Published Article as it appears in the National Rural Network Newsletter: https://mailchi.mp/nationalruralnetwork/draft-eu-life-newsletter-v2-3848582
The 1st of January 2020 marked the beginning of a new decade but it also marked the beginning of a year like no other. Under the cloud of the COVID-19 coronavirus pandemic, which took hold of the world by March, we have seen wildfires engulf and ravage Australia and Western United States of America; devastating flash floods in Indonesia; volcano eruptions in the Philippines, swarms of locusts in Asia-East Africa-India-Middle East just to name a few. Perhaps nature is trying to tell us something?
Like many other research projects across Europe, COVID-19 has affected LIFE farm4more (a four-year agricultural pilot project jointly funded by the EU’s LIFE programme and the Irish Department of Environment, Climate and Communications). With enforced lockdowns across Ireland, Austria and the rest of Europe, we have had to work hard to put contingency plans in place to ensure research could continue on this highly valuable climate mitigation project – all from our individual home offices across Europe within our national guidelines and regulations.
The central technology which underpins LIFE farm4more’s climate mitigating objectives is the creation of Green Biorefinery (GBR) Prototype. In order for the GBR to produce its climate mitigating organic-certified animal feed products, it requires organic certified feedstocks. As such the first initiative that has been undertaken by the LIFE farm4more consortium is the establishment of green biorefinery feedstock supply chains.
Figure 1: Core sampling of bales
The Irish feedstock provision initiative, which is being led by UCD (Prof Kevin McDonnell & Dr Joe Sweeney), with Irish partner organisations Biorefinery Research, Implementation & Development Ltd. (BRID) & Bantry Marine Research Station (BMRS), have successfully been able to harvest two seasons of sustainably produced grass silage (Fig. 1) and one season of seaweed silage. These harvests have facilitated sampling and laboratory chemical analysis and pressing protocols to be developed. As part of the pressing process, the UCD researchers worked to design a press chamber inlay for maximising the pressing process. The press chamber inlay was designed and then fabricated by a local steel fabricator using perforated steel mesh. These experiments and fabrications are vital in helping LIFE farm4more reach its aim of implementing a suite of technologies, strategies and techniques to achieve climate mitigation in animal protein production.
Figure 2: EVM – farm4more’s Green biorefinery deployment site
The Austrian feedstock provision initiative has been undertaken by Austrian partners TBW Research (TBWR), Agricultural Research and Education Centre Raumberg-Gumpenstein (AREC) & Irish partner BRID. Partner BRID, in collaboration with TBWR, selected EVM – Margarethen am Moos (Fig.2) as a suitable site to establish LIFE farm4more’s Green Biorefinery prototype. This site was selected due to the surrounding region being a highly productive agricultural area where farmers widely include the cultivation of Lucerne within their crop rotation cycles. Additionally, a high percentage of organic certified farming has been established in the region which could potentially fed large quantities of organic certified feedstocks to the Green Biorefinery. The first green biorefinery feedstock production campaign was conducted in the EVM region in August this year (Fig.3). This ensiled lucerne feedstock will be used later when the first green biorefinery processing campaigns are conducted in 2021. The first step towards Green Biorefinery prototype implementation has also been undertaken with the establishment of a pilot scale screw press (Fig. 5) at partner AREC’s premises. This will be used to mechanically fractionation regionally harvested feedstocks to generate the first set of silage juices and press cakes. The goal of the pilot screw press is to perform chemical analysis and characterisations of silage juices and press cakes and product recovery. Also, tests for storing silage press cake e.g., applying a re-silage procedure are underway (Fig. 6). The latter is important if press cakes are to be used as ruminants feed in the future.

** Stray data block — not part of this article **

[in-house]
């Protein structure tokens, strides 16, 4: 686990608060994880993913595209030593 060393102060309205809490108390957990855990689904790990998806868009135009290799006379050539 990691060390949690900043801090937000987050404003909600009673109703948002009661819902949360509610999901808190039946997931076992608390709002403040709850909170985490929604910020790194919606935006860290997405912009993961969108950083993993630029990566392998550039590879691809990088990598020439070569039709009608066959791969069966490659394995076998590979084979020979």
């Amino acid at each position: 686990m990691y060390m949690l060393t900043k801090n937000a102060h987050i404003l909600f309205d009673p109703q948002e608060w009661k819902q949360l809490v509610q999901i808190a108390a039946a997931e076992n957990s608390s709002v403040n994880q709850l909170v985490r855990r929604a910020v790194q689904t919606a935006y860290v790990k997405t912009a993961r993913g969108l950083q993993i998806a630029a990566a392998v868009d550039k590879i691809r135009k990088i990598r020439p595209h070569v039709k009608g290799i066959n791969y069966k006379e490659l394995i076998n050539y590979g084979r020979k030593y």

Figure 3: Organic certified lucerne crop being harvested at EVM for farm4more’s green biorefinery
Figure 4: Organic certified lucerne Bales that will feed the green biorefinery currently being fabricated
Figure 5: Mechanical pressing prototype at Agricultural Research and Education Centre Raumberg-Gumpenstein (AREC)
Figure 6: Re-ensiling silage press cake at Agricultural Research and Education Centre Raumberg-Gumpenstein (AREC)
A secondary LIFE farm4more prototyping activity, which is being led by the Austrian partner BiocharNergy, involves the implementation and operation of a small-scale biochar production to produce high quality biochar suitable for feed applications. The implementation of a small-scale Biochar prototype is currently undergoing an intense engineering and fabrication phase for specific parts needed. BiocharNergy has set-out challenging targets to finalise prototype assembling and to initiate operation by end of March 2021.
Aside from research, the LIFE farm4more consortium has been busy interacting with media at various levels. Prof Kevin McDonnell (UCD) has been actively promoting LIFE farm4more across the LIFE family as well as across Ireland representing both the LIFE Programme and its benefits in additional the potential of LIFE farm4more. Dr. Julie Maguire (BMRS) has hosted an Irish documentary programme (Ear to the Ground) at the BMRS site as well as numerous radio interviews promoting both LIFE farm4more and her love of seaweed. A busy year for LIFE farm4more and still a month to go – what will 2021 hold?